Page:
Since its launch this past Spring, Apple’s new iAd interface has promised to change the landscape of mobile advertising and how consumers and advertisers interact. But the multiple, interlocking terms of use, developer agreements and privacy policies that govern various aspects of the iAd system also raise some interesting issues surrounding the collection and sharing of information regarding users viewing ads served through the iAd platform. And these issues are not limited to Apple’s iAd environment and should be of interest and concern to all stakeholders in the mobile space.iAd is a mobile advertising mechanism by which Apple sells and serves ads through participating Apps made available to consumers through Apple’s App Store for use on iPhones and iPod Touches (and iPads, later this year). The ads themselves are fully integrated with the App, so that when a user selects the ad, she does not navigate away from the App, but opens an interactive experience within the App—an app withinan app.

There are obviously certain elements of the iAd environment that are unique to Apple. Apple sold the hardware the ads are displayed on (iPhones, iPod Touches and iPads), distributed and/or sold the App the ad appears in (through the App Store) and is creating many of the ads itself. Thus, in many ways, Apple will set the “default” for flow of information among the various stakeholders– user to Apple (via Apple’s Privacy Policy and the App Store Terms and Conditions), Apple to App developer and Apple to advertisers. Through these last two, Apple could presumably establish requirements for the use and disclosure of user information by App developers and advertisers.

But the question remains: are the interests of all of these stakeholders aligned? Or does the mobile ad environment lend itself to certain inherent tensions when it comes to the use and exploitation of personal information?

For example, Apple’s Privacy Policy and App Store Terms and Conditions state that information is collected and used by Apple only in aggregated form (that is, individualized information is not collected). Location data is separately called out, with the policies providing that location data may be collected if a user “uses any service that relies on location information.” Such location information appears to have primary value only if used on an individualized basis, for example, to serve an ad to a user based on his or her location at any given time.

But as noted above, Apple isn’t the only entity involved. Data can be collected in an App itself, as well as through an iAd placed in an App. And while Apple can claim that it is solely responsible for, and has sole entitlement to, data it collects through the sale of its hardware and Apps through the App Store, that is not necessarily the case for data that may be harvested through an App and/or an iAd contained in an App.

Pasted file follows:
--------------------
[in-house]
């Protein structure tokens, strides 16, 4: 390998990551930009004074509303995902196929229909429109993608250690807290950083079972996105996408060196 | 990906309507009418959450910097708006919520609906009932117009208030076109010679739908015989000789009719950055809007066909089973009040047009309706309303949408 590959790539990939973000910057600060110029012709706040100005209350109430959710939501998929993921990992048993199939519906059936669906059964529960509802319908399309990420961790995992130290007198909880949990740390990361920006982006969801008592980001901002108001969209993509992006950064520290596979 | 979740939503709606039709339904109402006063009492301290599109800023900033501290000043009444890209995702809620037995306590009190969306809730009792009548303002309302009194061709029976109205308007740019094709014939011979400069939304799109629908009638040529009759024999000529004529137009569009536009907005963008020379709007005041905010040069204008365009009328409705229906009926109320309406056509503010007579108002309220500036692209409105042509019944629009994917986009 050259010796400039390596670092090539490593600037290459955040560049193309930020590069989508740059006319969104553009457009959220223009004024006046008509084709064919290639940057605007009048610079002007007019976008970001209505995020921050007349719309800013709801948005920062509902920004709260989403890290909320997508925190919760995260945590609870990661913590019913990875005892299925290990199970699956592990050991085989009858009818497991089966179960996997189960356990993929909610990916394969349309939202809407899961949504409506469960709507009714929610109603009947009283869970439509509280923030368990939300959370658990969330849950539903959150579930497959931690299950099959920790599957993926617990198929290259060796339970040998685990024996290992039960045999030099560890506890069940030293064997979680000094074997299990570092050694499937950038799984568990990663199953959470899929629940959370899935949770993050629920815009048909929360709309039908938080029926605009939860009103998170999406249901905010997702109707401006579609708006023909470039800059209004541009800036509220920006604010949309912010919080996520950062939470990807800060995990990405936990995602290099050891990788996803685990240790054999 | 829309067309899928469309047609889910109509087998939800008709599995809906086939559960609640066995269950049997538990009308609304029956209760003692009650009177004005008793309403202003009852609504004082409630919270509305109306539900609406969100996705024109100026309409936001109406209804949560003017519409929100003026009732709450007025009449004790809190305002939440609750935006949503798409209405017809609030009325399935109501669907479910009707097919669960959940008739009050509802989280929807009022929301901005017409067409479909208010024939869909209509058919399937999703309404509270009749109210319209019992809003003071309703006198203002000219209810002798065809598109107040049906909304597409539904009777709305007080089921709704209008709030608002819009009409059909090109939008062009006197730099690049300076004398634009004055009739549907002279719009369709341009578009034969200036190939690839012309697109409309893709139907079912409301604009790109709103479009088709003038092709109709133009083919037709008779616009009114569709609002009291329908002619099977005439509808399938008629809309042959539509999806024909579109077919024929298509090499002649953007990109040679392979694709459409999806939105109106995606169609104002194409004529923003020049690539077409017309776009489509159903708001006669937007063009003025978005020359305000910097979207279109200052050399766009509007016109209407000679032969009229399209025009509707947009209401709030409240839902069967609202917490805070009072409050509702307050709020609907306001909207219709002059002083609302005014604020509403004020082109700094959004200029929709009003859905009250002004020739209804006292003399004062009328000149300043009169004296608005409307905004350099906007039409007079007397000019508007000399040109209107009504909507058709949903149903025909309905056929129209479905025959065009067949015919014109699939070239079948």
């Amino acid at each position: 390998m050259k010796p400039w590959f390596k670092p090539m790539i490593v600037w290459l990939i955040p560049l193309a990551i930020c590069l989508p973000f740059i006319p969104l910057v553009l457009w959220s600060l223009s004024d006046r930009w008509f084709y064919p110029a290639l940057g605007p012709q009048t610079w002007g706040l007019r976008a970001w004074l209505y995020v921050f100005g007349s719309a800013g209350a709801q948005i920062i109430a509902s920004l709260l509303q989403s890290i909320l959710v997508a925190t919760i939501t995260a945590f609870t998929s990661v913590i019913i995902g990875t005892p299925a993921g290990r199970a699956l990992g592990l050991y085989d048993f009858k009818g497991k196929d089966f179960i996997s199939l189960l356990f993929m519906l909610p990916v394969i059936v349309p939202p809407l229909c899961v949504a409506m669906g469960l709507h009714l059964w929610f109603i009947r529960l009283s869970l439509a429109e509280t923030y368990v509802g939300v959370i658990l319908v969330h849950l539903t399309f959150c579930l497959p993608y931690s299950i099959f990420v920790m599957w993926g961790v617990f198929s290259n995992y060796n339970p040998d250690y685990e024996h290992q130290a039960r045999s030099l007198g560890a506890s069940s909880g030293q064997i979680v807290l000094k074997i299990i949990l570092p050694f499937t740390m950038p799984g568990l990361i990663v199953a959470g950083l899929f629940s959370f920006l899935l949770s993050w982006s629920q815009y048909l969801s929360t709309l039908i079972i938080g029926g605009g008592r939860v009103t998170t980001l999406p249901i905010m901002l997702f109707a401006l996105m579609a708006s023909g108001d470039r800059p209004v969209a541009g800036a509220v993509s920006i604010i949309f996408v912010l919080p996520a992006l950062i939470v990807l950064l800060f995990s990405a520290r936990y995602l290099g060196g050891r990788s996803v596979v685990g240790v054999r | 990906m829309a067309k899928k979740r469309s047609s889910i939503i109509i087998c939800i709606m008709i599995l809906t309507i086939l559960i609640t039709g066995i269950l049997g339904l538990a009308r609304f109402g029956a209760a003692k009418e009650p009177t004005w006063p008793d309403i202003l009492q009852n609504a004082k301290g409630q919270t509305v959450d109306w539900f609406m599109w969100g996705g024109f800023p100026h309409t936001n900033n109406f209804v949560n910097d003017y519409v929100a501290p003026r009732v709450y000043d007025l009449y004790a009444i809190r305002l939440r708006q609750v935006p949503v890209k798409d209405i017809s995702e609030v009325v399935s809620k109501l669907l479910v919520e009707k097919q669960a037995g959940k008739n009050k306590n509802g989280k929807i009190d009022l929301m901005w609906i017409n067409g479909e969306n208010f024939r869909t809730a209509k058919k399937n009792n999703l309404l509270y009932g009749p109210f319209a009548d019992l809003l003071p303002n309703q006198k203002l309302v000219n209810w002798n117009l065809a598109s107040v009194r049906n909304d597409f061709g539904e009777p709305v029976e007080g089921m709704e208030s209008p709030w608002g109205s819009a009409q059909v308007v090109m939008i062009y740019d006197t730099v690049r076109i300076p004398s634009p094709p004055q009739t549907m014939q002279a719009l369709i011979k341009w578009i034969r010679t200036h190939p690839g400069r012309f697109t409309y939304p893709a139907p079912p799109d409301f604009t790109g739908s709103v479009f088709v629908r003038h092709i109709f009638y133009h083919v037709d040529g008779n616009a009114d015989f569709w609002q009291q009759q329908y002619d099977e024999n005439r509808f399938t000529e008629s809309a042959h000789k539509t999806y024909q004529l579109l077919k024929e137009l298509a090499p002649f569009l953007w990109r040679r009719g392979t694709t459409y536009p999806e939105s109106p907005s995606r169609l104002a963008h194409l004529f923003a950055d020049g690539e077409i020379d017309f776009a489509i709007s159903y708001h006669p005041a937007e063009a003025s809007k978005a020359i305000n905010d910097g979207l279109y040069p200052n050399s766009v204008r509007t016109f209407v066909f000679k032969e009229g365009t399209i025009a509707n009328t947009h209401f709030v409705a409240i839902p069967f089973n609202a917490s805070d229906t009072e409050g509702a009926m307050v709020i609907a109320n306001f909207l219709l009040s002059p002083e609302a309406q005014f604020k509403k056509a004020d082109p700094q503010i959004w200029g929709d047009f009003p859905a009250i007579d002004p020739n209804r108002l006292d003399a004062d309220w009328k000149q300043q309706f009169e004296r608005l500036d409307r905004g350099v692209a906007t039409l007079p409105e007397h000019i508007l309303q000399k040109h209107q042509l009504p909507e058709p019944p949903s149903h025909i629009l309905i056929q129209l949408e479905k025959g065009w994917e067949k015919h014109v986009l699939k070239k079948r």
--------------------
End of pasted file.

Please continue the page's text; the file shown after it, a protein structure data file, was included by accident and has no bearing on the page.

The most valuable asset in the mobile ad environment is the granularity of data that can be collected, mined and then exploited in the future, through highly targeted ads that fetch higher and higher rates because they generate more and more revenue for the advertisers. One example that is receiving a lot of publicity is the Shopkick app, which will be available both on the iPhone and Android phones. Shopkick can track a user through participating malls and retail stores and enable the user to accumulate points, redeemable for gift cards, as they move through the store. App developers, publishers, advertisers, marketers and ad networks (such as Apple) all have a strong interest in user data, which effectively puts such data into play when framing the various agreements that are the foundation to the mobile ad environment. Thus, in entering a contract for the development of an in-App ad, the developer/publisher of the App and the advertiser/marketers placing the ad can reach agreement on what user data will be collected, by whom and how it will be maintained, used and exploited. While some of these provisions regarding use may need to comply with requirements dictated by the operator of the App store (such as Apple or Google or RIM/Blackberry) or of the ad network, it is clear that there will likely be different standards, conditions and restrictions amongst the various stakeholders.

In addition, and of importance to consumers, privacy advocates and, perhaps, regulators, is the question of responsibility and disclosure. More likely than not, in this new mobile ad environment, consumers are not going to draw distinctions between all of the different stakeholders (e.g. the operator of the App store, developer/publisher of the App, advertiser/marketer placing the ad, and operator of the ad network). They just want to know how to find out how their information is being collected and used.

From a functionality and user-experience perspective, there may be resistance to placing notices, privacy policies or terms and conditions at every user entryway in a mobile ad environment–which would include both App and ad.  However any entity collecting user information is going to have an obligation to disclose its collection and use policies to consumers. And it will be up to the consumers to sort out what rights they may have with respect to the various stakeholders and how they may vary depending on where in the mobile ad landscape that information is collected.

Obviously this is a brave new world, with the rules, protocols, rights, responsibilities and risks being established and allocated in a very fluid fashion. And these issues are particularly timely for the DigitalHHR team. On September 21, we presented a CLE-accredited webinar entitled, “Whose Data Is it Anyway? Privacy and Data Security in a De-Centralized Digital World”. We explored the legal and business issues raised by the need to protect personally identifiable information of end users in a digital environment, including the special issues that are present in the mobile ad space.